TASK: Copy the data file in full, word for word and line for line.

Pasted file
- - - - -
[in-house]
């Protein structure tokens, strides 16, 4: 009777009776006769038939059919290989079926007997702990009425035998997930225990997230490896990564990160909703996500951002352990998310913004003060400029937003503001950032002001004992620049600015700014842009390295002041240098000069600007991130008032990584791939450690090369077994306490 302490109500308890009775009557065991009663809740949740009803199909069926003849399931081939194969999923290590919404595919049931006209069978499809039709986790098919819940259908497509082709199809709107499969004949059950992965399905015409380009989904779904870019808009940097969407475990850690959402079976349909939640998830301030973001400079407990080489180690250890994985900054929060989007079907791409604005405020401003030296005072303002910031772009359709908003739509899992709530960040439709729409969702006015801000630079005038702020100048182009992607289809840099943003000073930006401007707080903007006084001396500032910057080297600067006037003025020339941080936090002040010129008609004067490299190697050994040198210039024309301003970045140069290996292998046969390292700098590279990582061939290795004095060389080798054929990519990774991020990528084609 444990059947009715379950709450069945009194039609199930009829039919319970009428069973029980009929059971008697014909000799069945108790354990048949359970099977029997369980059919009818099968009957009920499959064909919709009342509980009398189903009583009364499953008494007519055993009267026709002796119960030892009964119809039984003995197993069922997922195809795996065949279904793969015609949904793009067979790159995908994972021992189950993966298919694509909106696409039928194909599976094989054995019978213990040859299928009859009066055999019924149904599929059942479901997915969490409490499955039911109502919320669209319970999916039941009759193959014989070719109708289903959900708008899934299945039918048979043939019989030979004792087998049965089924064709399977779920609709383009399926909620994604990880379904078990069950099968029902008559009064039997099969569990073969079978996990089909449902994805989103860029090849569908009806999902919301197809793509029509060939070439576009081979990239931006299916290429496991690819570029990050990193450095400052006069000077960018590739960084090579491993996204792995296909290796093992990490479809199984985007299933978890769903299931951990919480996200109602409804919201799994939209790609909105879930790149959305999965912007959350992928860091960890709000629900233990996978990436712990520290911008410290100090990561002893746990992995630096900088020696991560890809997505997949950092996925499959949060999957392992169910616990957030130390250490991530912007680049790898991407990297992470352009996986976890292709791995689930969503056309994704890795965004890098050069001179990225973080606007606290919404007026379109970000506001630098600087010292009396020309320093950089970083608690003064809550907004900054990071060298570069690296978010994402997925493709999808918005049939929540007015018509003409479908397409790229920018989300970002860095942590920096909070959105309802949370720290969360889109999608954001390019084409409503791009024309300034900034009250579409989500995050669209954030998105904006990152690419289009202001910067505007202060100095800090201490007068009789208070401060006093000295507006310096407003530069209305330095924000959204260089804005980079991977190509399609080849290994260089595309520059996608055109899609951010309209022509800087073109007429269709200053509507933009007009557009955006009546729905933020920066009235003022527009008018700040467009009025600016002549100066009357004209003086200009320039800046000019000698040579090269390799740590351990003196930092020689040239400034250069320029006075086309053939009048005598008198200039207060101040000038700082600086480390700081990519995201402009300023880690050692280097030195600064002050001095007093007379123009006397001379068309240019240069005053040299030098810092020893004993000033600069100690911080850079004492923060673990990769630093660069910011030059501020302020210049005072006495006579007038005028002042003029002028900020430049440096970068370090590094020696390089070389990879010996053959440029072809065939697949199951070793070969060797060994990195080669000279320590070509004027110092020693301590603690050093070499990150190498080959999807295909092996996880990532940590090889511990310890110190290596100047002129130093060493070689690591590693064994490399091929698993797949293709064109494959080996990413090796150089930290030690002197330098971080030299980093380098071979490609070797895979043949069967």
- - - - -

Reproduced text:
[in-house]
């Protein structure tokens, strides 16, 4: 009777009776006769038939059919290989079926007997702990009425035998997930225990997230490896990564990160909703996500951002352990998310913004003060400029937003503001950032002001004992620049600015700014842009390295002041240098000069600007991130008032990584791939450690090369077994306490 302490109500308890009775009557065991009663809740949740009803199909069926003849399931081939194969999923290590919404595919049931006209069978499809039709986790098919819940259908497509082709199809709107499969004949059950992965399905015409380009989904779904870019808009940097969407475990850690959402079976349909939640998830301030973001400079407990080489180690250890994985900054929060989007079907791409604005405020401003030296005072303002910031772009359709908003739509899992709530960040439709729409969702006015801000630079005038702020100048182009992607289809840099943003000073930006401007707080903007006084001396500032910057080297600067006037003025020339941080936090002040010129008609004067490299190697050994040198210039024309301003970045140069290996292998046969390292700098590279990582061939290795004095060389080798054929990519990774991020990528084609 444990059947009715379950709450069945009194039609199930009829039919319970009428069973029980009929059971008697014909000799069945108790354990048949359970099977029997369980059919009818099968009957009920499959064909919709009342509980009398189903009583009364499953008494007519055993009267026709002796119960030892009964119809039984003995197993069922997922195809795996065949279904793969015609949904793009067979790159995908994972021992189950993966298919694509909106696409039928194909599976094989054995019978213990040859299928009859009066055999019924149904599929059942479901997915969490409490499955039911109502919320669209319970999916039941009759193959014989070719109708289903959900708008899934299945039918048979043939019989030979004792087998049965089924064709399977779920609709383009399926909620994604990880379904078990069950099968029902008559009064039997099969569990073969079978996990089909449902994805989103860029090849569908009806999902919301197809793509029509060939070439576009081979990239931006299916290429496991690819570029990050990193450095400052006069000077960018590739960084090579491993996204792995296909290796093992990490479809199984985007299933978890769903299931951990919480996200109602409804919201799994939209790609909105879930790149959305999965912007959350992928860091960890709000629900233990996978990436712990520290911008410290100090990561002893746990992995630096900088020696991560890809997505997949950092996925499959949060999957392992169910616990957030130390250490991530912007680049790898991407990297992470352009996986976890292709791995689930969503056309994704890795965004890098050069001179990225973080606007606290919404007026379109970000506001630098600087010292009396020309320093950089970083608690003064809550907004900054990071060298570069690296978010994402997925493709999808918005049939929540007015018509003409479908397409790229920018989300970002860095942590920096909070959105309802949370720290969360889109999608954001390019084409409503791009024309300034900034009250579409989500995050669209954030998105904006990152690419289009202001910067505007202060100095800090201490007068009789208070401060006093000295507006310096407003530069209305330095924000959204260089804005980079991977190509399609080849290994260089595309520059996608055109899609951010309209022509800087073109007429269709200053509507933009007009557009955006009546729905933020920066009235003022527009008018700040467009009025600016002549100066009357004209003086200009320039800046000019000698040579090269390799740590351990003196930092020689040239400034250069320029006075086309053939009048005598008198200039207060101040000038700082600086480390700081990519995201402009300023880690050692280097030195600064002050001095007093007379123009006397001379068309240019240069005053040299030098810092020893004993000033600069100690911080850079004492923060673990990769630093660069910011030059501020302020210049005072006495006579007038005028002042003029002028900020430049440096970068370090590094020696390089070389990879010996053959440029072809065939697949199951070793070969060797060994990195080669000279320590070509004027110092020693301590603690050093070499990150190498080959999807295909092996996880990532940590090889511990310890110190290596100047002129130093060493070689690591590693064994490399091929698993797949293709064109494959080996990413090796150089930290030690002197330098971080030299980093380098071979490609070797895979043949069967």